It’s been eons since I last blogged, credit to a myriad of assignment and exams to study for. Anyways… now that I’m back, I’ll try to write a blog-post every month over the summer break (with nothing related to studying, I promise!)

So, a couple of days ago, I was reading an article in a tech magazine about the differences between 4G and 5G networks, when I decided to write a blog-post on the topic. Not because I was out of ideas on what to blog about, rather to explain the characteristics and importance of the “next generation telecom networks” in layman’s terms.

So what exactly is 5G?

Research into 5G, which is an abbreviation for 5th generation, started out with the aim of improving the quality of wireless communication, and subsequently being able to serve a larger geographical area with a consistent quality of connection. The aim of telecommunication companies is to be able to serve everywhere (literally…) with a fast, good-quality wireless connection.

Beyond that, 5G is also expected to be a massive stepping stone to bringing Internet of Things (IoT) networks into our everyday life by the year 2020. Through this, computing devices would be able to transfer data over wireless networks, without the need for human intervention (imagine watching Netflix all weekend long, and getting your computer to type out your research paper on its own!).

 

The “Cool”s and the “Meh”s of 5G

Aimed at improving the quality of wireless communication, there are plenty of advantages that 5G networks will potentially posses. To begin with, they will provide low latency (faster connection between devices and cell towers), which is required for real-time interaction between two devices part of a wireless network. For example, a self-driving car would need prompt responses to stimuli to ensure the safety of its passengers. Furthermore, 5G networks will increase the bandwidth for users. For those who don’t know, bandwidth is the amount of space available to store and access data. An increased bandwidth would mean faster downloads and access to the internet, thus making it much easier to stream videos online and downloading large files.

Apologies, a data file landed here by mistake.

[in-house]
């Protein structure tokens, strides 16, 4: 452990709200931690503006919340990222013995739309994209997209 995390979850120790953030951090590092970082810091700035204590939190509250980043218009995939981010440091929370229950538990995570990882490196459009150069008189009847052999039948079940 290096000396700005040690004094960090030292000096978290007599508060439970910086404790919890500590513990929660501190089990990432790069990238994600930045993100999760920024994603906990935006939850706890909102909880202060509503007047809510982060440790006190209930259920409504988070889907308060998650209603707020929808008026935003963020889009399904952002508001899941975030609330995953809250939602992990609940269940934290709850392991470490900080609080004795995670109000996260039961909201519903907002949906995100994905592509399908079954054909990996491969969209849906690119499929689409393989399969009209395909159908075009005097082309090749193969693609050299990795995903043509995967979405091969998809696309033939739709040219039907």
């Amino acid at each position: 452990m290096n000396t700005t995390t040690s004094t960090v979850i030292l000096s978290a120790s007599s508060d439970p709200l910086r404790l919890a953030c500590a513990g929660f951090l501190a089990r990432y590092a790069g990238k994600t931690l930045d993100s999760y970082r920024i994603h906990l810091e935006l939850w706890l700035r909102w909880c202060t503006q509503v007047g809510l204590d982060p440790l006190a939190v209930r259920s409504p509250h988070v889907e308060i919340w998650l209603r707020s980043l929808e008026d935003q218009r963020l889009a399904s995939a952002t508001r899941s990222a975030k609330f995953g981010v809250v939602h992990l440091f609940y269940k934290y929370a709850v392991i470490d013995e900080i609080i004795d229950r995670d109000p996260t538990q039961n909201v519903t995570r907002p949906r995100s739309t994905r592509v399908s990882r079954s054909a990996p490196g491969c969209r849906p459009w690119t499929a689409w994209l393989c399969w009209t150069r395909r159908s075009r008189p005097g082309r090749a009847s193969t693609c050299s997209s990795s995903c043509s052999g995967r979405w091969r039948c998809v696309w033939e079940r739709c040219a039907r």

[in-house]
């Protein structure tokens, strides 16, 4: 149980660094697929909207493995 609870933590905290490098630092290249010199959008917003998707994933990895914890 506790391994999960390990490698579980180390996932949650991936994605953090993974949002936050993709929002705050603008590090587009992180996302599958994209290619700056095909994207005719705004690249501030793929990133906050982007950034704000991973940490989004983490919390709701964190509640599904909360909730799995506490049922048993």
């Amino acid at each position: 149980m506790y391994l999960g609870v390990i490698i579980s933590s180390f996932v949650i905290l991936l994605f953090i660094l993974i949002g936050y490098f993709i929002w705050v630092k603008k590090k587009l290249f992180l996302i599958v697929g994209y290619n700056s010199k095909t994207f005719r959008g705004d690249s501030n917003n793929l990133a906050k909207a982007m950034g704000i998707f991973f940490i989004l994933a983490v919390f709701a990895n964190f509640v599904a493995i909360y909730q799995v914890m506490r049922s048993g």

However, one considerable drawback of 5G is that many more antennae would need to be installed to achieve appropriate connections. As most 4G users would have experienced, network coverage would often go down in rural or newly-built areas because the coverage of each antenna is reduced when bandwidth is increased. With an increased bandwidth for 5G networks, this will be a huge challenge for telecommunication companies to overcome.

If you are still unclear about the characteristics of 5G, or want to know more about it, check out this video by CNBC:

5G: Everything you need to know about it

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